Q: Also how is the show different from “Teen Wolf”?
- Kelley: My book was written in the late 90s when I didn't have to worry about what else was out there. My point of reference was, like, the wolf man and American Werewolf in London. So, I didn't have to do that where I'm saying “okay, what's currently out there and how can I be different?” If anything, the fact that I wrote about werewolves was a huge strike against me because nobody knew how to sell a book where the werewolves weren't monsters.
- I built my story from folklore. I'm a huge folklore geek and I went through everything I knew about werewolves. And cherry-picked what bits of folklore made the most sense if putting it into a contemporary context where I want people to believe that the werewolves could actually live next door.
- Laura: Well I love Michael J. Fox in Teen Wolf (the movie) and that's about it. I really don’t watch a lot of werewolf TV shows. But I know there are some out there. They are for younger audiences and I think they're more geared towards the teens. Bitten is very much adult in that it's risky and it's raw. Our werewolves are cultured. Our pack alpha, played by Greg Bryk, is just very intellectual and artistic. And they sit down to nice meals in a beautiful home and they only kill what's necessary for food or to protect. They're very educated. And so they're not monsters even though Elena has trouble at the beginning seeing herself as anything but a monster.
Q: Laura can you tell us a little bit about the relationship between Elena and her pack?
- Laura: It's complicated. She grew up in a foster care system so never really had much of a family dynamic. So once she's Bitten into the pack it's conflicted because she is the trade. It wasn't by her own will. She had to survive it on her own. But, at the same time, she finally has a family that she's always wanted and people who will look out for her.
- So she's torn between, you know, what she's always wanted and how she got it. She is their best tracker and she does love them all equally in different ways. She wants to help them and help the family.
Q: Can you talk about the special effects; make-up and prosthetics etc.?
- Laura: Well, we don't have to do the furry prosthetics in the makeup chair for four or five hours in the morning. We have a wonderful visual effects team that some of them worked on the Life of Pi on the tiger's fur. They can make the fur move. We also have a German Shepherd that will run throughout the scene and we'll get the motion of the dog (motion capture) and then capture that onto camera with our visual effects wolves. It's more of the transition from human to wolf that the actors portray; the bones shifting and snapping and contorting. And then after that it's all visual effects with the actor's eyes.
Q: Elena is a strong female character. Can you talk about her as a role model for girls?
- Laura: I grew up as tomboy and I wanted to be not necessarily a role model, but I would go to Comic Conventions after playing Supergirl (on TV’s “Smallville”) and I'd see, you know, 8 - 9 year old girls who look up to superheroes. But those superheroes are in tube tops and short shorts. And it turned me the wrong way. I wanted to always play women that I would be proud of young girls looking up to. Obviously the show isn't necessarily for young girls, but Elena is an individual. She speaks for herself. She always comes out on top. She's strong. She puts these boys in place when she needs to in the pack. And I love that about her.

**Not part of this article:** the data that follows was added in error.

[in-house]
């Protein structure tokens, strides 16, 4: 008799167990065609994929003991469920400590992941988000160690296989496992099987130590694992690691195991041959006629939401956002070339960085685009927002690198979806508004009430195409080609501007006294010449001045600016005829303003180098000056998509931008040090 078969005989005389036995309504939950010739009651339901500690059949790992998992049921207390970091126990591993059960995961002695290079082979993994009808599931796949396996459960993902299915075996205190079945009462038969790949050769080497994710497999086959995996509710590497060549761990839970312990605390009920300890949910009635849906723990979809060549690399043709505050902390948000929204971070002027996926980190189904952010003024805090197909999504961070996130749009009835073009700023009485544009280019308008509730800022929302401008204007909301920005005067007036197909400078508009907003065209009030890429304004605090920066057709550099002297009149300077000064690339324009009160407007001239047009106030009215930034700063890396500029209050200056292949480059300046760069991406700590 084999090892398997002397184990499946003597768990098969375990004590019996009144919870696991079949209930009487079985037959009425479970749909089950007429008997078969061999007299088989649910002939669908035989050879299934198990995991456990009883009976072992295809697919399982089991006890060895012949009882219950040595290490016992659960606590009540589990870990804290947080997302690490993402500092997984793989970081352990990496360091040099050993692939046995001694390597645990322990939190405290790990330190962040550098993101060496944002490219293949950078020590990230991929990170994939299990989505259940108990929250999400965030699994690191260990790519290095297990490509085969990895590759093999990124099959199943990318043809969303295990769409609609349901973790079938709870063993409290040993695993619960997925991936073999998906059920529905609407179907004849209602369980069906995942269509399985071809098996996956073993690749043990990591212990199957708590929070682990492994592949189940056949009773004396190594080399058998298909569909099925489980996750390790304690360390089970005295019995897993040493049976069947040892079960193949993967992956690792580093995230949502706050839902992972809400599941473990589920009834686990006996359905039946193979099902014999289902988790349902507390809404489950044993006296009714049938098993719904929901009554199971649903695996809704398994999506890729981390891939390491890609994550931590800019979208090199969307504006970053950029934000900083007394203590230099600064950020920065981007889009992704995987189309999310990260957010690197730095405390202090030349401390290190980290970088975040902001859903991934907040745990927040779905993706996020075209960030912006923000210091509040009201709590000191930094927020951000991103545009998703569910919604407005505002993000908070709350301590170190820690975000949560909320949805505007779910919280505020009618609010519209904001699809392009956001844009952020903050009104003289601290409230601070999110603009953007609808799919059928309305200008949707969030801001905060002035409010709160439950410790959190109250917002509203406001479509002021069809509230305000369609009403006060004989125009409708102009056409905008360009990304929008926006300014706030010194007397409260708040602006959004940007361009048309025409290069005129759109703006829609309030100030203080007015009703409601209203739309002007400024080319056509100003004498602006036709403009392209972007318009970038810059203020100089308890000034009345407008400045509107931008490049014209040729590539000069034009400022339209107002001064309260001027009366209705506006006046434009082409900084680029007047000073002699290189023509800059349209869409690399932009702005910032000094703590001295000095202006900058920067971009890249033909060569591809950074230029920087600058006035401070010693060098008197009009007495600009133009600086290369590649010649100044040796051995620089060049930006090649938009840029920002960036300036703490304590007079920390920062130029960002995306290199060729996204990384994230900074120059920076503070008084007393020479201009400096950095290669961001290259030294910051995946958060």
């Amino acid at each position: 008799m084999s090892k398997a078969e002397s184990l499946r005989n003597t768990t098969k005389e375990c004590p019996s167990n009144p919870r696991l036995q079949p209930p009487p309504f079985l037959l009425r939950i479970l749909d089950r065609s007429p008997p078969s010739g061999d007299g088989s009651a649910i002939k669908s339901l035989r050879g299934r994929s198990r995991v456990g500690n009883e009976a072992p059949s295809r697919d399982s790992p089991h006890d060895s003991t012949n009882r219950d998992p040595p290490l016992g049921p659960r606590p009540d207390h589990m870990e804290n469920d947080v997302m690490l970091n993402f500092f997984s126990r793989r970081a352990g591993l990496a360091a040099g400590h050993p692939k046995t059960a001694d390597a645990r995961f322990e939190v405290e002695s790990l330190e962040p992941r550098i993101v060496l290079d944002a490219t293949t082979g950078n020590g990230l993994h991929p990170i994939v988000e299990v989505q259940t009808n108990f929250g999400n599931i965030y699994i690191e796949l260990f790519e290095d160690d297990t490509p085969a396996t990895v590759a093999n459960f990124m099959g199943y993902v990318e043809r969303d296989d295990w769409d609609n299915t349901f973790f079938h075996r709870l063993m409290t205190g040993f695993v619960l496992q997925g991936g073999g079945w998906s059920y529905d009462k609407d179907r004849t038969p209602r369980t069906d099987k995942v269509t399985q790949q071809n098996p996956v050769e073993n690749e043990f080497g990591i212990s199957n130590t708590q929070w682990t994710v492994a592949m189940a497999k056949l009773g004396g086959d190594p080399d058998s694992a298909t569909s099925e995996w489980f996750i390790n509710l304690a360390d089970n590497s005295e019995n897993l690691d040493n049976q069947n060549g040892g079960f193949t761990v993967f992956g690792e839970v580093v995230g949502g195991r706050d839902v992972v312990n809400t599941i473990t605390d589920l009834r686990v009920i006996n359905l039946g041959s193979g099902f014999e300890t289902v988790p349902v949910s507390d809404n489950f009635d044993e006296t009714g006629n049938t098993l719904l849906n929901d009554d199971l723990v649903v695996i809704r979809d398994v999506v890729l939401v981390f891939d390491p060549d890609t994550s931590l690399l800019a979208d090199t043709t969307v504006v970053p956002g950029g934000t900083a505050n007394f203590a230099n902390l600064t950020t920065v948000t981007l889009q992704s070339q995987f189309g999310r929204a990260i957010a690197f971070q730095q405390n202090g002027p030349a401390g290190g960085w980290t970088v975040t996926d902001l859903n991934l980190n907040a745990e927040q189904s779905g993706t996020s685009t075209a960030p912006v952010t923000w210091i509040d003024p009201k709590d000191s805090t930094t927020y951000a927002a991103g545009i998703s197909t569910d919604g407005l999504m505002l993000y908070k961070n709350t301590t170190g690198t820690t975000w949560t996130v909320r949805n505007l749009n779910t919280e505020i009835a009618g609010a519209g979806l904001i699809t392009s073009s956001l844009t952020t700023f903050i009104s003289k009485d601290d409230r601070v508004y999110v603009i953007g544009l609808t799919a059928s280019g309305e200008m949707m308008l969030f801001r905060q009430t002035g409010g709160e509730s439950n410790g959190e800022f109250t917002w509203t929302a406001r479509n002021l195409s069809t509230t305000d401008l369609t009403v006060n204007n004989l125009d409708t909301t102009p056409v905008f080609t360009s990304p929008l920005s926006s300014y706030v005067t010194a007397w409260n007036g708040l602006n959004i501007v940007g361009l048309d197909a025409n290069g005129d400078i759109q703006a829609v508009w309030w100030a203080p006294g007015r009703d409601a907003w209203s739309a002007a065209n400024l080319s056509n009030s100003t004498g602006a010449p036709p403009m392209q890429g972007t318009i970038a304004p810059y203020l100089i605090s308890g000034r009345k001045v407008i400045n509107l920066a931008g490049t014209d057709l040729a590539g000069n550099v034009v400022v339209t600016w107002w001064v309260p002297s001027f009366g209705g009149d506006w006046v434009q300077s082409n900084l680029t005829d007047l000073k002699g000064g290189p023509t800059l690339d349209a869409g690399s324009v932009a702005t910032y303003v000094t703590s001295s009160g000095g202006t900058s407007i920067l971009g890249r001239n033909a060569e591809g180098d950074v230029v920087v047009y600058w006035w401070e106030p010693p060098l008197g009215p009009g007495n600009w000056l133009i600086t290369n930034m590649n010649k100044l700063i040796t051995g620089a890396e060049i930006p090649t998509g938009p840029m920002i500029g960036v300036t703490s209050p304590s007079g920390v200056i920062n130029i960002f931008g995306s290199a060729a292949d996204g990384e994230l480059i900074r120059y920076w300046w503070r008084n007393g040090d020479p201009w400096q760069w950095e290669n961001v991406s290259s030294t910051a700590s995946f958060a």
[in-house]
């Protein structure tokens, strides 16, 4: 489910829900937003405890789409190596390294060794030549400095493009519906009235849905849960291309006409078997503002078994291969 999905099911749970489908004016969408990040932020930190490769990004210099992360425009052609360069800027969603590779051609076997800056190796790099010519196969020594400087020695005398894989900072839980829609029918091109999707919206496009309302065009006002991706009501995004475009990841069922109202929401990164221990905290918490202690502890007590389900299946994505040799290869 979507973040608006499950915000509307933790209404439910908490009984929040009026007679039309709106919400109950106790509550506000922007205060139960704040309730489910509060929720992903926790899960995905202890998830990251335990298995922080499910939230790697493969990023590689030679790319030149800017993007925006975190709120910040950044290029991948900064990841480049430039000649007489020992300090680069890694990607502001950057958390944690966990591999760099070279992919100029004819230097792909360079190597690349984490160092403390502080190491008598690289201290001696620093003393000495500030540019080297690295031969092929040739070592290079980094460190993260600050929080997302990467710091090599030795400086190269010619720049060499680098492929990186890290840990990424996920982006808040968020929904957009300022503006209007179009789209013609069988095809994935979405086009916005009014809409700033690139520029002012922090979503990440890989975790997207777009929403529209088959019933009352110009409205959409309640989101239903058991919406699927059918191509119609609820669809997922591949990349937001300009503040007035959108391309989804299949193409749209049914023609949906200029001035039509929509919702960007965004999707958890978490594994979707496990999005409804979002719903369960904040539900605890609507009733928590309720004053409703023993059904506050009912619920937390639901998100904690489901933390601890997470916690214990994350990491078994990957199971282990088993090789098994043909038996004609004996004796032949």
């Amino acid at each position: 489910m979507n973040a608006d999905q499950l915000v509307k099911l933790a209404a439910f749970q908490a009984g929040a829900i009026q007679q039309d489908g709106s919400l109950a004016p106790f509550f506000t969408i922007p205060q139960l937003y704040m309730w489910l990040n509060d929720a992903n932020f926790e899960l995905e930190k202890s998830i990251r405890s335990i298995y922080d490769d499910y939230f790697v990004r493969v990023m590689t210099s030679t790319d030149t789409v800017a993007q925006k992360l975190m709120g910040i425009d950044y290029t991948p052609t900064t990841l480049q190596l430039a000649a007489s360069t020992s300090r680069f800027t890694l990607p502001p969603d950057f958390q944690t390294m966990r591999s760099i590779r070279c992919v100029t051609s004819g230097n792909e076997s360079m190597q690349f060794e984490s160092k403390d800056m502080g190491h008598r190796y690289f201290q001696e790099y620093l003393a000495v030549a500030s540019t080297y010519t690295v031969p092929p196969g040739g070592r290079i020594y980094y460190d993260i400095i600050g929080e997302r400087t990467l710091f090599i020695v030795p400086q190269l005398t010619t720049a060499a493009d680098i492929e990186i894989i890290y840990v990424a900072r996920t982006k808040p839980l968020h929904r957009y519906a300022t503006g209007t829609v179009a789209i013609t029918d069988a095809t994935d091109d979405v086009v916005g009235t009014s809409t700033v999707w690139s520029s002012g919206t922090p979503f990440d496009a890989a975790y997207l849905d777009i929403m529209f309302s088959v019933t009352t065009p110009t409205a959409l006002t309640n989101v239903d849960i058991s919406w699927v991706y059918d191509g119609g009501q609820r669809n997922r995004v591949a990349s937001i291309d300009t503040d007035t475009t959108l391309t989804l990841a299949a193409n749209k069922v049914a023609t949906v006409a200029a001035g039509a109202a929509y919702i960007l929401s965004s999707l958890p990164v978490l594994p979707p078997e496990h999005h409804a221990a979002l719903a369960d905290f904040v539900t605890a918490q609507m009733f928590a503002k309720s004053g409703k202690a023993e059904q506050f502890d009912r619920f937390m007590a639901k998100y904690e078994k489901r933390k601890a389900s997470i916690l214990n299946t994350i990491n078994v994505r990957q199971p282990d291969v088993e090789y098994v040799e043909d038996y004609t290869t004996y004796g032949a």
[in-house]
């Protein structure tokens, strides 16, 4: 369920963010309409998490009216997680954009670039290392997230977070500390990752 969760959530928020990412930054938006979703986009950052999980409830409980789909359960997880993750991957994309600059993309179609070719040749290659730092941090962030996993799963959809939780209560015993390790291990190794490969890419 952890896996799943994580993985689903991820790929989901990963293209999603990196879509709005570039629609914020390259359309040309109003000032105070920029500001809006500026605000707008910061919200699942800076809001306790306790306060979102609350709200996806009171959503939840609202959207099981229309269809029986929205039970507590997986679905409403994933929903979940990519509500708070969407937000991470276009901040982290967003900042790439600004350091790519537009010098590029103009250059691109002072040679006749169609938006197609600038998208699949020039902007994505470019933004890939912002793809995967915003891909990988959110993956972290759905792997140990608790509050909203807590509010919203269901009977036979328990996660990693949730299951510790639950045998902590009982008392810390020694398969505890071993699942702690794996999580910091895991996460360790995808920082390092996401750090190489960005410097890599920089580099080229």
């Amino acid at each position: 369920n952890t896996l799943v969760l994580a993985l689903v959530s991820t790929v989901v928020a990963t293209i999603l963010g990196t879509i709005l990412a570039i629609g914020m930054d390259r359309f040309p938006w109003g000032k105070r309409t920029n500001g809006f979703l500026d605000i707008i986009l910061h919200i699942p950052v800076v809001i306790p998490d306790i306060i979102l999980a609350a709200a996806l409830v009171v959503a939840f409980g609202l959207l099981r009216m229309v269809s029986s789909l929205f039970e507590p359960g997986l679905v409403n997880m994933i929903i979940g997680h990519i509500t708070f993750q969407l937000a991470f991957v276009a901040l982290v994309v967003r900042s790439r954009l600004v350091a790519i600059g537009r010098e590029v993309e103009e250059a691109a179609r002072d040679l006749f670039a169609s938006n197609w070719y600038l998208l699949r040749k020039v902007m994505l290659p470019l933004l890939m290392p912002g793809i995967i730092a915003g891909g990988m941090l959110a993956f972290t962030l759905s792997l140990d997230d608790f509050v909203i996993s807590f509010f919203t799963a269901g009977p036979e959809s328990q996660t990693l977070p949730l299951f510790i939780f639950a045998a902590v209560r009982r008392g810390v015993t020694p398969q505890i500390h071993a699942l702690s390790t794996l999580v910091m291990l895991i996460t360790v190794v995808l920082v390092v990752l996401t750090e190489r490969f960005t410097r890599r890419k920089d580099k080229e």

Q: Kelley, how do you feel about what the showrunners have done with your book and characters?
- Kelley: I was so thrilled with the early scripts I read. I was so thrilled with the writing and how they got the characters. And yes, there are changes, but there should be. And I was quite happy to leave it in everyone's capable hands and just step back. This is my work envisioned by other writers and by actors. But it's not supposed to be my books translated to the small screen.
Q: Laura, what female action heroes did you have growing up?
- Laura: I grew up watching Buffy the Vampire Slayer, the original movie and Sarah Michelle Geller’s TV series. That's sort of what got me into martial arts when I was younger. And so I sort of idolized them. And I think that's really what's directed me towards some of these roles. Then the Alien movies for sure. There's been a bunch of action heroes that I've looked up to. But also just actresses in general. Like Meryl Streep but action is just where it all started for me.
Q: Elena really munches down tons of food but stays slim. How do you explain that one?
- Laura: (laughs) It’s funny. The producers, we did an eating scene and they came back to me the next day and said we loved seeing Elena eating on camera. We want to do it more. And I just thought “oh no”. When there is no one around Elena she stress eats or she has to hide her appetite from her human boyfriend. So when he's not around she's scarfing (sic) down the bacon. The crew and I would have a good laugh because the director wouldn't yell cut. So I'd keep having to eat and stuff my face and stuff my face. And eventually the crew would laugh and we'd cut and, you know, had a good time. We had a big breakfast scene and the boys, after three hours weren't looking so good after sausages and ham and all of that.
Bitten starts Monday January 13th on the Syfy Channel!